Road signs

Road signs in the New Forest

Signs on Crown land

In general, signs can be installed on road verges only with the permission of the land owner. The verge of most roads, up to the adjacent fence, hedge or other such boundary, belongs to the relevant highway authority, which also has responsibility for road signs on the verges.

However, much of the New Forest National Park is Crown Land, managed by the Forestry Commission, and in this instance only the metalled carriageway is managed by the highway authority. By local agreement, the highway authority is still able to erect statutory signs beside these roads if they are within 1m of the carriageway.

Many verges in the New Forest, including on Crown Land, are within areas of UK or European nature conservation designations. Natural England, the Government’s nature conservation advisory body, therefore also has role in influencing signage which might damage the verge and underlying soil. Any work on signs in these areas has to be carried out to prescribed standards.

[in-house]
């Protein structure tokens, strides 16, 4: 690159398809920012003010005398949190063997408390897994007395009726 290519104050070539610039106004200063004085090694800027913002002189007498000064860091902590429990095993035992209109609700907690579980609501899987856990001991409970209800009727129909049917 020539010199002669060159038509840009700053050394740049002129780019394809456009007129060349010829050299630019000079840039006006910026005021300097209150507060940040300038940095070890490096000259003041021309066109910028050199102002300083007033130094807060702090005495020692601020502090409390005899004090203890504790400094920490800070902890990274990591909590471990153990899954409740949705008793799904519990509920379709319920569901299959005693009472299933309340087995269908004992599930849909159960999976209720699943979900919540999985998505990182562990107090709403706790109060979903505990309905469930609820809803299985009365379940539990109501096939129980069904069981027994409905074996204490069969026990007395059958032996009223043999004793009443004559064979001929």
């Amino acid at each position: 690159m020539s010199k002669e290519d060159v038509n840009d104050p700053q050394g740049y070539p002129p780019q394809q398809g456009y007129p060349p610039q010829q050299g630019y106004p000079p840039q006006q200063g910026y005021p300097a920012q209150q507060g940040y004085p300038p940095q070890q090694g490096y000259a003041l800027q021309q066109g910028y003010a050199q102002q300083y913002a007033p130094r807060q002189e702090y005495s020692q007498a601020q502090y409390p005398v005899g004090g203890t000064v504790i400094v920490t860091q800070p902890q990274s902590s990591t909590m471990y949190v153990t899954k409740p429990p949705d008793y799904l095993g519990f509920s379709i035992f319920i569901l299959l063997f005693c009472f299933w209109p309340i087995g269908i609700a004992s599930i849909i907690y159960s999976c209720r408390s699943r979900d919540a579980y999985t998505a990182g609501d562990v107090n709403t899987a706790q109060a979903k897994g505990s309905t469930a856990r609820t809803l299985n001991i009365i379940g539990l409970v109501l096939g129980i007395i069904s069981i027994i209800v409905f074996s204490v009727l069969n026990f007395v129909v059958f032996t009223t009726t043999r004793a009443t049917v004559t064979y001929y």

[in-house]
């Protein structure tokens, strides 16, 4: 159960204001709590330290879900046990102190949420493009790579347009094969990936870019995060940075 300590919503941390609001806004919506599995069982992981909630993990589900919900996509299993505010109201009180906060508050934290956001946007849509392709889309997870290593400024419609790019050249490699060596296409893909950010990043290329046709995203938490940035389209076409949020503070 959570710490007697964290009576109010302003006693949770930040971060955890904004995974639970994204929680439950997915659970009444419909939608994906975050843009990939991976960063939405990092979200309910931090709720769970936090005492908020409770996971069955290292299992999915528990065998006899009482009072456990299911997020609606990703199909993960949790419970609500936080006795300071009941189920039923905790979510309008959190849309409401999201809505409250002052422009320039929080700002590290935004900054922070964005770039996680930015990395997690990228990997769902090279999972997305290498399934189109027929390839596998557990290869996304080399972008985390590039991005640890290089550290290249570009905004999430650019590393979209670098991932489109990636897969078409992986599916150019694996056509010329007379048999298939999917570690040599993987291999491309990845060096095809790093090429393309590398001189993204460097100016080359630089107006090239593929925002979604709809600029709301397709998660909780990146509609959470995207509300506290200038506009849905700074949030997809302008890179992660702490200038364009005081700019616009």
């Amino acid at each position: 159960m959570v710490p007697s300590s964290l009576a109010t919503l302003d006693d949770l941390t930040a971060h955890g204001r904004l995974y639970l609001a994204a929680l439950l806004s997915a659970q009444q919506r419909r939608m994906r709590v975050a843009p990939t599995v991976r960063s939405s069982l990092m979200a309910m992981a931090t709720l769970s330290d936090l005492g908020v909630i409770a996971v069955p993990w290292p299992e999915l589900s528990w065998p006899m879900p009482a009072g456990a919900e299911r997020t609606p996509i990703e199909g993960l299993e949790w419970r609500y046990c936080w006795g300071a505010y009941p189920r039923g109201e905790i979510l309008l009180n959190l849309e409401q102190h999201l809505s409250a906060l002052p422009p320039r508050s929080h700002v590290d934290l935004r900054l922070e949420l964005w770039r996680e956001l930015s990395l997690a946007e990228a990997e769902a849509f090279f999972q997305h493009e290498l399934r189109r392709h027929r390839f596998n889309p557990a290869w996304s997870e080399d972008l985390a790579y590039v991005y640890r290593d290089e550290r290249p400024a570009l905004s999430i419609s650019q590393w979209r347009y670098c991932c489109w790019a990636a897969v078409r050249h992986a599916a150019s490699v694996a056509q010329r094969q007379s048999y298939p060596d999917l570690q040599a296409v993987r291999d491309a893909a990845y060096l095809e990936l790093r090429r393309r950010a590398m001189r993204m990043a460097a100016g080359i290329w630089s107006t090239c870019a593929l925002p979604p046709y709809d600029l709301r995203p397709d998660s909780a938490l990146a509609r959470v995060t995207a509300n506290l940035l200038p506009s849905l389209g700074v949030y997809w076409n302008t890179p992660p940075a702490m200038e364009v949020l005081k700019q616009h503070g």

The Verderers protect the rights of commoners to graze their stock on the Open Forest and they have also protected the Forest from inappropriate development (including unnecessary or obtrusive signage) for many years. They are therefore consulted on any new signage which might reduce grazing or detract from the Forest.

  1. Road signs
  2. Report problems
  3. Signs on Crown land (you are here)
  4. Speed limits
  5. Tourist signs
  6. Working together


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